This podcast speaks about inflation and what it means for households in South Africa.
Inflation is a general increase in the level of prices of all goods and services in a country. A once-off increase in the prices of individual products or services, for instance a petrol price hike, cannot be regarded as inflation. This is often referred to as a price impulse and it merely implies that an item has become more expensive. However, when the prices of all goods and services increase and these price increases start a process of continually increasing prices, a country suffers inflation. This is often referred to as an inflationary spiral.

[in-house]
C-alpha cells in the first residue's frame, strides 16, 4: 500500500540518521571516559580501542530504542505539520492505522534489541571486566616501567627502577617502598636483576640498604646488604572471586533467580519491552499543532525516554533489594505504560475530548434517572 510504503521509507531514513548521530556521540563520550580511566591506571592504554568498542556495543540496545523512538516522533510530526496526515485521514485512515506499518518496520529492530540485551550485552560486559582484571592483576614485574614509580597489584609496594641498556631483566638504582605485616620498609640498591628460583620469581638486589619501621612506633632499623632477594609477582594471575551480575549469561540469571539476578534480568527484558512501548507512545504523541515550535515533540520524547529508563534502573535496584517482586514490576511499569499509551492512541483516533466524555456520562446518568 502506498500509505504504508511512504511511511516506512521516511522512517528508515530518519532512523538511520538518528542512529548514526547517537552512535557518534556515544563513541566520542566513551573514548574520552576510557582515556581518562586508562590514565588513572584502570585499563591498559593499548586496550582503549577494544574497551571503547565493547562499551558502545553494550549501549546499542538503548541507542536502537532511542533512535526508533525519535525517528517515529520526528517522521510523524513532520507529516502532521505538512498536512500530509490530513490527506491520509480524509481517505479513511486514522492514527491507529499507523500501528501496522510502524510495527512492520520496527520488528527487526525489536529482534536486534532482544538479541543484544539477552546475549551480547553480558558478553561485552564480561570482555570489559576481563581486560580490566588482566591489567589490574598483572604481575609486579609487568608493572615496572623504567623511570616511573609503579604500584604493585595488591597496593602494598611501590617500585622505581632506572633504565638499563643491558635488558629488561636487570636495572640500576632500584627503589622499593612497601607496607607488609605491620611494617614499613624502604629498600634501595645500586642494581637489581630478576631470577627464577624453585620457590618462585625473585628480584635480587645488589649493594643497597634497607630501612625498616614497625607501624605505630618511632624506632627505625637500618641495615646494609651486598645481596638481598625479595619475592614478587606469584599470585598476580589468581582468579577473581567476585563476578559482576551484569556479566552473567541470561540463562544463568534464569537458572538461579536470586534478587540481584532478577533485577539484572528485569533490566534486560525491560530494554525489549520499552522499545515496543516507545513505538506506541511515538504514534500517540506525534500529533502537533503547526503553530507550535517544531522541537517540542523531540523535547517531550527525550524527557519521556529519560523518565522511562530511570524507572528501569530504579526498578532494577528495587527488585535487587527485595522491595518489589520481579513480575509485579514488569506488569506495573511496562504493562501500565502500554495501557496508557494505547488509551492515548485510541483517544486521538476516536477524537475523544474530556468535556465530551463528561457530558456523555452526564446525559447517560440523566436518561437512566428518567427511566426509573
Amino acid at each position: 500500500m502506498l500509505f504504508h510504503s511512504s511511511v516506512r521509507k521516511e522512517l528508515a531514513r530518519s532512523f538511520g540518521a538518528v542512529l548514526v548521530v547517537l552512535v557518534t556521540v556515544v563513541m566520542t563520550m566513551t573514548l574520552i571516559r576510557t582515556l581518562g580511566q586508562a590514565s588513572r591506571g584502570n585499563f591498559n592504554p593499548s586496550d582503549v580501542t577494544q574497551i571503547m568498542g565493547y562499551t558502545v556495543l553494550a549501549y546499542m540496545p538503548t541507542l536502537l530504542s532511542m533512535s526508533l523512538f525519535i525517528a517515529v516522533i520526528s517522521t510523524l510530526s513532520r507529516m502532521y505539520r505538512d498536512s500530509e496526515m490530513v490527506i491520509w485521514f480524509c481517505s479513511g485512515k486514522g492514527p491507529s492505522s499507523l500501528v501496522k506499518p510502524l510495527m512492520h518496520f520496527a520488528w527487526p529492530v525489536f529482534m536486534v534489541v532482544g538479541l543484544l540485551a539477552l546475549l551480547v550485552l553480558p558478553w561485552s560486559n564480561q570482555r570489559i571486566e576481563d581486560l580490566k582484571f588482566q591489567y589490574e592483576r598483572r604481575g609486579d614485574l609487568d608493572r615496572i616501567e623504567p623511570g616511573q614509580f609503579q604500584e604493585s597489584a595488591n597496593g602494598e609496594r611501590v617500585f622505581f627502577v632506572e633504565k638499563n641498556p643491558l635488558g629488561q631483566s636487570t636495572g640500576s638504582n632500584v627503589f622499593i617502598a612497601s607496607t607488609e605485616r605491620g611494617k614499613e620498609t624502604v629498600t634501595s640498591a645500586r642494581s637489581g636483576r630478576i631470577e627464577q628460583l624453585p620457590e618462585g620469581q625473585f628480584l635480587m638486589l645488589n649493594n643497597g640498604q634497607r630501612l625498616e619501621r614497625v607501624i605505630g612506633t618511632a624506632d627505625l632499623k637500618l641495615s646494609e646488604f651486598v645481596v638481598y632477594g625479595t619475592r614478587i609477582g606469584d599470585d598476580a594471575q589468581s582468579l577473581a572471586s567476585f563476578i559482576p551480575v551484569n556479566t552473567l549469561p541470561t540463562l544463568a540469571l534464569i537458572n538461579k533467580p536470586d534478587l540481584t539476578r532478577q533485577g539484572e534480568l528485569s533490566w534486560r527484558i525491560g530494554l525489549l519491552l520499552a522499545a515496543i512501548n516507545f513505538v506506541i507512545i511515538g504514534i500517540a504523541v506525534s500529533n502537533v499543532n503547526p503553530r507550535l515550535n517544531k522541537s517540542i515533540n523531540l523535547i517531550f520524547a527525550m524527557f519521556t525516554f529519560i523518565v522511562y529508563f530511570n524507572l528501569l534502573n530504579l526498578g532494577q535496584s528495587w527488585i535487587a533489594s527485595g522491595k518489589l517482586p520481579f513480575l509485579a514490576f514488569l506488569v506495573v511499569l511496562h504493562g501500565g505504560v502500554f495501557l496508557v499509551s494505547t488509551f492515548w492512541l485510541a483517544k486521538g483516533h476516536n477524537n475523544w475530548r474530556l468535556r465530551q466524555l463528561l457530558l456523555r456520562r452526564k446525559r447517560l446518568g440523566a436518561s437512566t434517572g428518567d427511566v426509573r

The price level in South Africa is measured by means of the consumer price index (CPI). The rate of change in the CPI is the rate of inflation. Although it can be calculated for any given period, the durations most often used are for the monthly and annual changes.
The CPI is measured at an aggregated average level. Its aim is to reflect the price level faced by the average household. Visualise for example a huge basket containing all the hundreds of goods and services consumed every month by the typical household.
Regardless of its various forms and official definitions we all know what inflation feels like. The money we have in our wallets can purchase less goods and services than before as prices increase. These continuous and wide-spread price increases simply confirm that inflation is present in an economy.